Spencer & Locke #1: You Can’t Go Home Again
Writer: David Pepose
Artist: Jorge Santiago Jr.
Colourist: Jasen Smith
Letterer: Colin Bell
Publisher: Action Lab: Danger Zone
A review by Stephanie Pouliotte
Like many, I picked up Spencer & Locke #1 because of the elevator pitch: “What if Calvin & Hobbes grew up in Sin City?” How could you NOT be curious?! But I’m always a bit skeptical of titles that use other properties as a launching pad, and Bill Watterson has been vocal in the past about his reservations towards licensing his characters. Though this isn’t quite the same thing, the blatant similarities to the iconic franchise are undeniable. I scoped out the preview pages and variant covers and found that they hinted at some real potential. So I dove right in expecting a decent fan-fiction type read that coasted mainly on superficial resemblances to Calvin and Hobbes, with a story that draws on the dark thriller genre for the occasional shock value. I wasn’t totally off the mark, but Spencer & Locke #1 turned out to be more than the sum of its parts. I was surprised by how much this comic pulled at my heartstrings.
This first issue strikes a really good balance between the two aesthetics in both style and substance, puncturing childhood nostalgia with a much grimmer reality. Writer David Pepose wastes no time in setting the tone, opening on a familiar scene only to jolt the reader with an unexpected (and yes shocking) turn of events. It was probably a good idea to get this initial blow out of the way early, and it feeds into the story later on as the murder of his grade school sweetheart, Sophie Jenkins, forces Locke to revisit his abusive childhood. The rest of the issue’s more gruesome bits are tied into the story quite well, and it mainly thrives on the strong dynamic between the title characters, Detective Locke and his stuffed panther Spencer.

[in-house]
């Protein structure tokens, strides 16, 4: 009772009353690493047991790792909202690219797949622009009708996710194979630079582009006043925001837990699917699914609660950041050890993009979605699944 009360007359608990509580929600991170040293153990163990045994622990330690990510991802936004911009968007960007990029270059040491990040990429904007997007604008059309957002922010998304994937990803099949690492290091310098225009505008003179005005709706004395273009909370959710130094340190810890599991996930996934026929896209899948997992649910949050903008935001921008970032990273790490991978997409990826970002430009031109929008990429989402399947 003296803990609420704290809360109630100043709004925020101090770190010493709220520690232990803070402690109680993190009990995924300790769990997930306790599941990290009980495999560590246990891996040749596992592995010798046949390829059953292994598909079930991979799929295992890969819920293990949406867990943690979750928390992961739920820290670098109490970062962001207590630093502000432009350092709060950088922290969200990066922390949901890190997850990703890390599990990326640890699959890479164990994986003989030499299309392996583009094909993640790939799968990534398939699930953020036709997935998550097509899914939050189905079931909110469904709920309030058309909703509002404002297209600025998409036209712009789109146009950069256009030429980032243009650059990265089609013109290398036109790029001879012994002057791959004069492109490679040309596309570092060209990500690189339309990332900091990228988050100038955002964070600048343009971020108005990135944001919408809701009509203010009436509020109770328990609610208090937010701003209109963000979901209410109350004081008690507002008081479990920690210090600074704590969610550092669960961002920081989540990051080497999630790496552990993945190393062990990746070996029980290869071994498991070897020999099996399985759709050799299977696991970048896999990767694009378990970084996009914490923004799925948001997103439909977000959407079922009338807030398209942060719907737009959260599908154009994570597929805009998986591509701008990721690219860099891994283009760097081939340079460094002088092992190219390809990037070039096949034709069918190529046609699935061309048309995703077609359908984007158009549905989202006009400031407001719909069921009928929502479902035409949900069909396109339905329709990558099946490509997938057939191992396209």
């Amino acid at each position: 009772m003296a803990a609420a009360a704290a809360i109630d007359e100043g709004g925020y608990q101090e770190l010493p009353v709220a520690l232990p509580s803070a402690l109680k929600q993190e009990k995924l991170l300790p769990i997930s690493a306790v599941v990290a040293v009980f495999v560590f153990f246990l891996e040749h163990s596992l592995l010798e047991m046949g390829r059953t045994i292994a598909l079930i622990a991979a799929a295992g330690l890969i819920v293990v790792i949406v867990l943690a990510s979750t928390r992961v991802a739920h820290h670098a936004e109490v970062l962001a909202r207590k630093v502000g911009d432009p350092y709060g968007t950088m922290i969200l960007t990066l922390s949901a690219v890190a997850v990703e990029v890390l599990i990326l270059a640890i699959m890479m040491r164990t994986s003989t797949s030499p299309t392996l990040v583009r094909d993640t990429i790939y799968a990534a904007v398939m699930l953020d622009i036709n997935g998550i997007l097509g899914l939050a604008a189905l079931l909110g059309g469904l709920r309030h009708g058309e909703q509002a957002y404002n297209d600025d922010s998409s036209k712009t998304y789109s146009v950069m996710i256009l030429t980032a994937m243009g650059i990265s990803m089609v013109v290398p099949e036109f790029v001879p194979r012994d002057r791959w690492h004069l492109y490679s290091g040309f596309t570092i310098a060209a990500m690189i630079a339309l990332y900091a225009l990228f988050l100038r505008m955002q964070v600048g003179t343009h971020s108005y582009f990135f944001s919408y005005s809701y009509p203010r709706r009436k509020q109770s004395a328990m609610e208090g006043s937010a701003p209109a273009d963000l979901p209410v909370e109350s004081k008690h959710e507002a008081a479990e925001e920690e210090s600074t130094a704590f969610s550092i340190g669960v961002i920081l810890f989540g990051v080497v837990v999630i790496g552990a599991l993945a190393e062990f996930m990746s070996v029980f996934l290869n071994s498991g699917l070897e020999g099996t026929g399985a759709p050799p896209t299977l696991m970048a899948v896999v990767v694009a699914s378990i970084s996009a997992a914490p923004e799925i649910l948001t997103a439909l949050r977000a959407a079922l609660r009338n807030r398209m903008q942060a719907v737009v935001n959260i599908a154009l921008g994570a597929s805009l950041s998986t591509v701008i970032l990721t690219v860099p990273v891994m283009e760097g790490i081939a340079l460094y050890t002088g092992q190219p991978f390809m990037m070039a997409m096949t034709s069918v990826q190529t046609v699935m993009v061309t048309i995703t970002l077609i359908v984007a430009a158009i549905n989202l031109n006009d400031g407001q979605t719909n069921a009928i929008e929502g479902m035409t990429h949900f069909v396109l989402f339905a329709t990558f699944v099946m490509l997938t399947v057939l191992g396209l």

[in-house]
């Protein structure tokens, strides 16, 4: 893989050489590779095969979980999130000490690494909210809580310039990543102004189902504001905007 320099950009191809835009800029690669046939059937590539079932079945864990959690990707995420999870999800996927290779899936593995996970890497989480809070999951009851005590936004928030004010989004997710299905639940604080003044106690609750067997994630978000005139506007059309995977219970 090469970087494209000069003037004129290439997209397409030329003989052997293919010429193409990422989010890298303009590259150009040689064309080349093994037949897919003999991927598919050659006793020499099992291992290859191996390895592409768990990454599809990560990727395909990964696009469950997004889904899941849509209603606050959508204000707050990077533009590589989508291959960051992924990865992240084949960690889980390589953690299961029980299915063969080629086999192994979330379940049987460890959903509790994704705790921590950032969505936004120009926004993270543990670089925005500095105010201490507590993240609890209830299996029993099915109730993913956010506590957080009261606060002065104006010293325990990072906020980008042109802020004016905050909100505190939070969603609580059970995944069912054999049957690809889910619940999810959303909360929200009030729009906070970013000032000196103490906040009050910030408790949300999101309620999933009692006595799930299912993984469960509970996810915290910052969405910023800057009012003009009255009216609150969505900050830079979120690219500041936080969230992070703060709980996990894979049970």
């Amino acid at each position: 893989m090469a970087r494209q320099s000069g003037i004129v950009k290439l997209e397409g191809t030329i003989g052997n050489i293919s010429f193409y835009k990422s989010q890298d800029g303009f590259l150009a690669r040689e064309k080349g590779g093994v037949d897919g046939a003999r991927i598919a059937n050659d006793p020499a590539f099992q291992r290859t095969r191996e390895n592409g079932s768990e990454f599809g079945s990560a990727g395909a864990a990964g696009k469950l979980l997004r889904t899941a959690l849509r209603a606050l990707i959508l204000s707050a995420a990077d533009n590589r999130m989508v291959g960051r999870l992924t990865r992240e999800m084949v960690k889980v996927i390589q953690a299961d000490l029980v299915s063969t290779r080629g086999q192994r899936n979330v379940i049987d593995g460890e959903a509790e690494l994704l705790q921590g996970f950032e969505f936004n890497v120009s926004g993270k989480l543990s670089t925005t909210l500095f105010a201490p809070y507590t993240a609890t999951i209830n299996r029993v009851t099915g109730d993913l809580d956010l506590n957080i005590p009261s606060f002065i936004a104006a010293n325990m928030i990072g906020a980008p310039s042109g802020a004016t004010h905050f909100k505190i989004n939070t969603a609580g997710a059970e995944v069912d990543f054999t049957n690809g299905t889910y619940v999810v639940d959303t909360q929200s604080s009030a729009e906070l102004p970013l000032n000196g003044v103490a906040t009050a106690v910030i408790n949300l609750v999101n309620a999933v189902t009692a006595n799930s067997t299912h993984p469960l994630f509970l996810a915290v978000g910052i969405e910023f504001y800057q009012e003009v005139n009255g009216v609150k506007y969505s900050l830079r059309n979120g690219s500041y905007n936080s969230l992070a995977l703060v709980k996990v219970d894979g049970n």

Not unlike a certain quintessential boy and stuffed tiger duo, Locke’s furry partner Spencer is his closest confident, but also a sounding board to reason things out from another perspective. They balance each other out and share a charming, genuine bond. Not unlike how Calvin and Hobbes were named after great thinkers, I’d say our protagonists take their names from John Locke, an introspective empiricist who believed there was no freedom without a social compact of laws, and Herbert Spencer, largely associated with Social Darwinism and coining the term “survival of the fittest” (which is directly quoted in the comic). A cynical detective like Locke fits well enough, channeling Calvin’s private investigator alter-ego Tracer Bullet in his somewhat cliche, hard-boiled narration. Though unlike his philosophical namesake, he doesn’t really “observe” his own emotions so much as succumbs to them, and the flashbacks to his troubled past help flesh out his raw outbursts during the climactic scene. The whole issue is a thorough exploration of the effects of abuse, and it doesn’t take its darker aspects lightly. Locke isn’t a perfectly rounded character. He’s certainly a bit broken and has some rough edges, but he’s genuinely a good person who fought his way out of a bad life. He got through his trauma because of his friendship with Spencer, which to him is not imaginary at all, and so he’s found a way to maintain that part of himself.